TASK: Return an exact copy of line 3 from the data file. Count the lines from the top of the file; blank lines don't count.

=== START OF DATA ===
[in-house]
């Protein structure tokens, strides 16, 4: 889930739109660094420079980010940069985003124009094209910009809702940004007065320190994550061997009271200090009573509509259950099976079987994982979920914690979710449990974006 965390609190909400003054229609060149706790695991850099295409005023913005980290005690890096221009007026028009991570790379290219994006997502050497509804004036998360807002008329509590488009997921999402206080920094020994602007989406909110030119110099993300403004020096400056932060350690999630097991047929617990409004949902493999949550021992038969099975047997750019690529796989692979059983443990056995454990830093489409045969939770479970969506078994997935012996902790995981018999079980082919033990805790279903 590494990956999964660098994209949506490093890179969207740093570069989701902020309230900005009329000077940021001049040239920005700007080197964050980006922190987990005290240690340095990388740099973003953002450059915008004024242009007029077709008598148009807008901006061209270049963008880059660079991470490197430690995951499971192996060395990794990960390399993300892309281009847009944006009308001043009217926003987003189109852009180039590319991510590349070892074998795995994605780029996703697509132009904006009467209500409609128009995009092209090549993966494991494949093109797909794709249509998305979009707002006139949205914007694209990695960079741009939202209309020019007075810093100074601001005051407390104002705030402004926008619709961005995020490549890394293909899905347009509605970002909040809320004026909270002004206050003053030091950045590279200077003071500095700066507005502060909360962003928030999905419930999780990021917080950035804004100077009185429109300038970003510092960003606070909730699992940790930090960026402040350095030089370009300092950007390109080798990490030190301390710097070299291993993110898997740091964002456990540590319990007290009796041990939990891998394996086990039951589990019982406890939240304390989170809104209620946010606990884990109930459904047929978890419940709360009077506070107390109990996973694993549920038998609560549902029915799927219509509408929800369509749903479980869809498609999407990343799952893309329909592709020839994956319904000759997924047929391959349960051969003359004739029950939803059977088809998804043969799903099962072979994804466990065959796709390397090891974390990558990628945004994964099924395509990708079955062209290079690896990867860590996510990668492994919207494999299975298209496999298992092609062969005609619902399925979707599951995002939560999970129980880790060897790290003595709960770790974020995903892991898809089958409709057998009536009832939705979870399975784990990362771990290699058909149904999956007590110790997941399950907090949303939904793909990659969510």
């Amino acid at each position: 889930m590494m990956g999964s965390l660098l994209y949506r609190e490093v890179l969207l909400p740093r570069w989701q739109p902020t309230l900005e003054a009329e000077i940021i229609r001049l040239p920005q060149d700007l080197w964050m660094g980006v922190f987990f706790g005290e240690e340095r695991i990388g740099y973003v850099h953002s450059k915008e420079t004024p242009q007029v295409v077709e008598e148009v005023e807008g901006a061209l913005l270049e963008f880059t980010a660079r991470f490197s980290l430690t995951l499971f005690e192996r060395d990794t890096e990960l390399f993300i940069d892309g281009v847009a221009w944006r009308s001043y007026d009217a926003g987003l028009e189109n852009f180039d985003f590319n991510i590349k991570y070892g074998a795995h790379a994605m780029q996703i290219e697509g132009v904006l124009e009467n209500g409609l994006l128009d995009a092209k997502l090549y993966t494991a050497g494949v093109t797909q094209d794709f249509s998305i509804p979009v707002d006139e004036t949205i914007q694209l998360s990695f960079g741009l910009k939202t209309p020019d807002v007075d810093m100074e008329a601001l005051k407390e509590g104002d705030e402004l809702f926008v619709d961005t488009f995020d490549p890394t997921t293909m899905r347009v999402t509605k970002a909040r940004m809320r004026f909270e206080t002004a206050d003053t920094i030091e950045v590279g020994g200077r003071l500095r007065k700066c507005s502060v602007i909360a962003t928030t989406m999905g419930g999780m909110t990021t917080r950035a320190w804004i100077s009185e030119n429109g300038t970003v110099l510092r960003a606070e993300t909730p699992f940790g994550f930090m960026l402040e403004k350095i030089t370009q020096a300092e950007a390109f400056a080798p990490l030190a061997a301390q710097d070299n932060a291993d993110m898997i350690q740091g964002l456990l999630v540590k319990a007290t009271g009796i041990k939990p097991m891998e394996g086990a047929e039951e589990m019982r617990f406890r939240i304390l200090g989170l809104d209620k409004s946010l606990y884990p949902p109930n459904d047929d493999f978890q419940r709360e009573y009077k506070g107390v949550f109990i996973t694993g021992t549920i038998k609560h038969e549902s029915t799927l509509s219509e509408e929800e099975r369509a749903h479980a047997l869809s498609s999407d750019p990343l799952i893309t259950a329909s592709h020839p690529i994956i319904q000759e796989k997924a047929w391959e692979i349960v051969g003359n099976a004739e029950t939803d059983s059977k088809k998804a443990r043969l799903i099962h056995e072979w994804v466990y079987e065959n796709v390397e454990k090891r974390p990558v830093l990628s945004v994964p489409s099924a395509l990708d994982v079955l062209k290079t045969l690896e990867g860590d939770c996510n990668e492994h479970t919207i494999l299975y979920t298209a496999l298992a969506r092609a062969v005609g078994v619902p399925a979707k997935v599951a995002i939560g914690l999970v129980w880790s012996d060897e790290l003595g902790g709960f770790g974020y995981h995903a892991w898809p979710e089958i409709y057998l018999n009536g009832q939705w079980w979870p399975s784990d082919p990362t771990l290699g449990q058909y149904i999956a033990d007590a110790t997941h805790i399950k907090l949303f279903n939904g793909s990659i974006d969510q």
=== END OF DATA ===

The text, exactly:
């Amino acid at each position: 889930m590494m990956g999964s965390l660098l994209y949506r609190e490093v890179l969207l909400p740093r570069w989701q739109p902020t309230l900005e003054a009329e000077i940021i229609r001049l040239p920005q060149d700007l080197w964050m660094g980006v922190f987990f706790g005290e240690e340095r695991i990388g740099y973003v850099h953002s450059k915008e420079t004024p242009q007029v295409v077709e008598e148009v005023e807008g901006a061209l913005l270049e963008f880059t980010a660079r991470f490197s980290l430690t995951l499971f005690e192996r060395d990794t890096e990960l390399f993300i940069d892309g281009v847009a221009w944006r009308s001043y007026d009217a926003g987003l028009e189109n852009f180039d985003f590319n991510i590349k991570y070892g074998a795995h790379a994605m780029q996703i290219e697509g132009v904006l124009e009467n209500g409609l994006l128009d995009a092209k997502l090549y993966t494991a050497g494949v093109t797909q094209d794709f249509s998305i509804p979009v707002d006139e004036t949205i914007q694209l998360s990695f960079g741009l910009k939202t209309p020019d807002v007075d810093m100074e008329a601001l005051k407390e509590g104002d705030e402004l809702f926008v619709d961005t488009f995020d490549p890394t997921t293909m899905r347009v999402t509605k970002a909040r940004m809320r004026f909270e206080t002004a206050d003053t920094i030091e950045v590279g020994g200077r003071l500095r007065k700066c507005s502060v602007i909360a962003t928030t989406m999905g419930g999780m909110t990021t917080r950035a320190w804004i100077s009185e030119n429109g300038t970003v110099l510092r960003a606070e993300t909730p699992f940790g994550f930090m960026l402040e403004k350095i030089t370009q020096a300092e950007a390109f400056a080798p990490l030190a061997a301390q710097d070299n932060a291993d993110m898997i350690q740091g964002l456990l999630v540590k319990a007290t009271g009796i041990k939990p097991m891998e394996g086990a047929e039951e589990m019982r617990f406890r939240i304390l200090g989170l809104d209620k409004s946010l606990y884990p949902p109930n459904d047929d493999f978890q419940r709360e009573y009077k506070g107390v949550f109990i996973t694993g021992t549920i038998k609560h038969e549902s029915t799927l509509s219509e509408e929800e099975r369509a749903h479980a047997l869809s498609s999407d750019p990343l799952i893309t259950a329909s592709h020839p690529i994956i319904q000759e796989k997924a047929w391959e692979i349960v051969g003359n099976a004739e029950t939803d059983s059977k088809k998804a443990r043969l799903i099962h056995e072979w994804v466990y079987e065959n796709v390397e454990k090891r974390p990558v830093l990628s945004v994964p489409s099924a395509l990708d994982v079955l062209k290079t045969l690896e990867g860590d939770c996510n990668e492994h479970t919207i494999l299975y979920t298209a496999l298992a969506r092609a062969v005609g078994v619902p399925a979707k997935v599951a995002i939560g914690l999970v129980w880790s012996d060897e790290l003595g902790g709960f770790g974020y995981h995903a892991w898809p979710e089958i409709y057998l018999n009536g009832q939705w079980w979870p399975s784990d082919p990362t771990l290699g449990q058909y149904i999956a033990d007590a110790t997941h805790i399950k907090l949303f279903n939904g793909s990659i974006d969510q």